Exonic splice regulation imposes strong selection at synonymous sites

Rosina Savisaar, Laurence Hurst

Research output: Contribution to journalArticle

1 Citation (Scopus)

Abstract

What proportion of our coding sequence nucleotides have roles in splicing and how strong is the selection that maintains them? Despite a large body of research into exonic splice regulatory signals, these questions have not been answered. This is because, to our knowledge, previous investigations have not explicitly disentangled the frequency of splice regulatory elements from the strength of the evolutionary constraint under which they evolve. Current data are consistent both with a scenario of weak and diffuse constraint, enveloping large swathes of sequence, as well as with well-defined pockets of strong purifying selection. In the former case, natural selection on exonic splice enhancers (ESEs) might primarily act as a slight modifier of codon usage bias. In the latter, mutations that disrupt ESEs are likely to have large fitness and, potentially, clinical effects. To distinguish between these scenarios, we used several different methods to determine the distribution of selection coefficients for new mutations within
exonic splice enhancers. The analyses converged to suggest that roughly 15-20% of fourfold degenerate sites are part of functional exonic splice enhancers. Most of these sites are under strikingly strong evolutionary constraint. Therefore, exonic splice regulation does not simply impose a weak bias that gently nudges coding sequence evolution in a particular direction. Rather, the selection to preserve these motifs is a strong force that severely constrains the evolution of a substantial proportion of coding nucleotides. Thus synonymous mutations that disrupt ESEs should be considered as a potentially common cause of single-locus genetic disorders.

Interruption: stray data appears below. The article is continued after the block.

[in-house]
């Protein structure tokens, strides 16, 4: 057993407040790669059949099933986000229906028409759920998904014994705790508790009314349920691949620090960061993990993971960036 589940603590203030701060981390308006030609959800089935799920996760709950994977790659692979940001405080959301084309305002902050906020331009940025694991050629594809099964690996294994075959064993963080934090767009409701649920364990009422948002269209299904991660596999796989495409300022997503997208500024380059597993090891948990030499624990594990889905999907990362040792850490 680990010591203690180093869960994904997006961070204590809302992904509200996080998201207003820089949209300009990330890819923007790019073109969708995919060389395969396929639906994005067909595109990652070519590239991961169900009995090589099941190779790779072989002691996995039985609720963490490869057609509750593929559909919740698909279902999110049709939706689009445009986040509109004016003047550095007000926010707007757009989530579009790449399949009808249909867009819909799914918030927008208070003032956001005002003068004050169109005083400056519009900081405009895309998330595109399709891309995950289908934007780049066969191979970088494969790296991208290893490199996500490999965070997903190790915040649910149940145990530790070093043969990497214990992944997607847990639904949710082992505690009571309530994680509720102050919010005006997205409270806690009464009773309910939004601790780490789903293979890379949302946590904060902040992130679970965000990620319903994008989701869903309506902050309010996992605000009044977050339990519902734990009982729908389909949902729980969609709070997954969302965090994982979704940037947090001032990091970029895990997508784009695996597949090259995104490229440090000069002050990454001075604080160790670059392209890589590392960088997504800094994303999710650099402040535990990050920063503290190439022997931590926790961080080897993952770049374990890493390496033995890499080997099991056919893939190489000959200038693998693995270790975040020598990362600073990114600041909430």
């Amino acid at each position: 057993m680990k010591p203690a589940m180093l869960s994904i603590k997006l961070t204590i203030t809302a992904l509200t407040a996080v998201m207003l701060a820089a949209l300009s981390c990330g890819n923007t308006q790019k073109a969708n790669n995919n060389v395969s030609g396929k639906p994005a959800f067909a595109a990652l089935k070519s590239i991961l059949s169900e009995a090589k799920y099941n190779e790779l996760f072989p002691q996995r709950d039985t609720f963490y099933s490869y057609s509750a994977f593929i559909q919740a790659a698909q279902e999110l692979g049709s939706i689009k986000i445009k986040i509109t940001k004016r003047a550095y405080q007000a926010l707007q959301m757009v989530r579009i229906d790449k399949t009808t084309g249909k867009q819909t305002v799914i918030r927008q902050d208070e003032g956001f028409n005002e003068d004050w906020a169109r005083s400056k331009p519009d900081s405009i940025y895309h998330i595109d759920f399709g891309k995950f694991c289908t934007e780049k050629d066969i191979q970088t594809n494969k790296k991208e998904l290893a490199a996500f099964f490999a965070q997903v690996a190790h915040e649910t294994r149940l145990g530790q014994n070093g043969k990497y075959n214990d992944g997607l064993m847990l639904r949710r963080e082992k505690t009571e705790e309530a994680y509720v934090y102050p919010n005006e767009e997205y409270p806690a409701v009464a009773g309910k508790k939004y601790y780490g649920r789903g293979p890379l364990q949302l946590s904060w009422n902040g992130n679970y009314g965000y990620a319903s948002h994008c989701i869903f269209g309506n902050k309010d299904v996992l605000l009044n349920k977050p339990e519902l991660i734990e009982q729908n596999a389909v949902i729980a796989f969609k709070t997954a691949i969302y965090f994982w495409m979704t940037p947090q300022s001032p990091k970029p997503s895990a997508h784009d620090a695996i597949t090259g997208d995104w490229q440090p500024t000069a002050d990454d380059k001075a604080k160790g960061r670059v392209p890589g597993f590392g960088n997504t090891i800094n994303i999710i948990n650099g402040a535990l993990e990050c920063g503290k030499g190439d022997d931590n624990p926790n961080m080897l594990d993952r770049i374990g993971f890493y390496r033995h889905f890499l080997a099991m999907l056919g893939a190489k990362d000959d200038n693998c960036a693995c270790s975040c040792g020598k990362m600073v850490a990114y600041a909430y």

LanguageEnglish
JournalGenome Research
Early online date24 Aug 2018
DOIs
StatusE-pub ahead of print - 24 Aug 2018

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Mutation
Inborn Genetic Diseases
Genetic Selection
Codon
Nucleotides
Research
Direction compound
Silent Mutation

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Exonic splice regulation imposes strong selection at synonymous sites. / Savisaar, Rosina; Hurst, Laurence.

In: Genome Research, 24.08.2018.

Research output: Contribution to journalArticle

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abstract = "What proportion of our coding sequence nucleotides have roles in splicing and how strong is the selection that maintains them? Despite a large body of research into exonic splice regulatory signals, these questions have not been answered. This is because, to our knowledge, previous investigations have not explicitly disentangled the frequency of splice regulatory elements from the strength of the evolutionary constraint under which they evolve. Current data are consistent both with a scenario of weak and diffuse constraint, enveloping large swathes of sequence, as well as with well-defined pockets of strong purifying selection. In the former case, natural selection on exonic splice enhancers (ESEs) might primarily act as a slight modifier of codon usage bias. In the latter, mutations that disrupt ESEs are likely to have large fitness and, potentially, clinical effects. To distinguish between these scenarios, we used several different methods to determine the distribution of selection coefficients for new mutations within exonic splice enhancers. The analyses converged to suggest that roughly 15-20{\%} of fourfold degenerate sites are part of functional exonic splice enhancers. Most of these sites are under strikingly strong evolutionary constraint. Therefore, exonic splice regulation does not simply impose a weak bias that gently nudges coding sequence evolution in a particular direction. Rather, the selection to preserve these motifs is a strong force that severely constrains the evolution of a substantial proportion of coding nucleotides. Thus synonymous mutations that disrupt ESEs should be considered as a potentially common cause of single-locus genetic disorders.",
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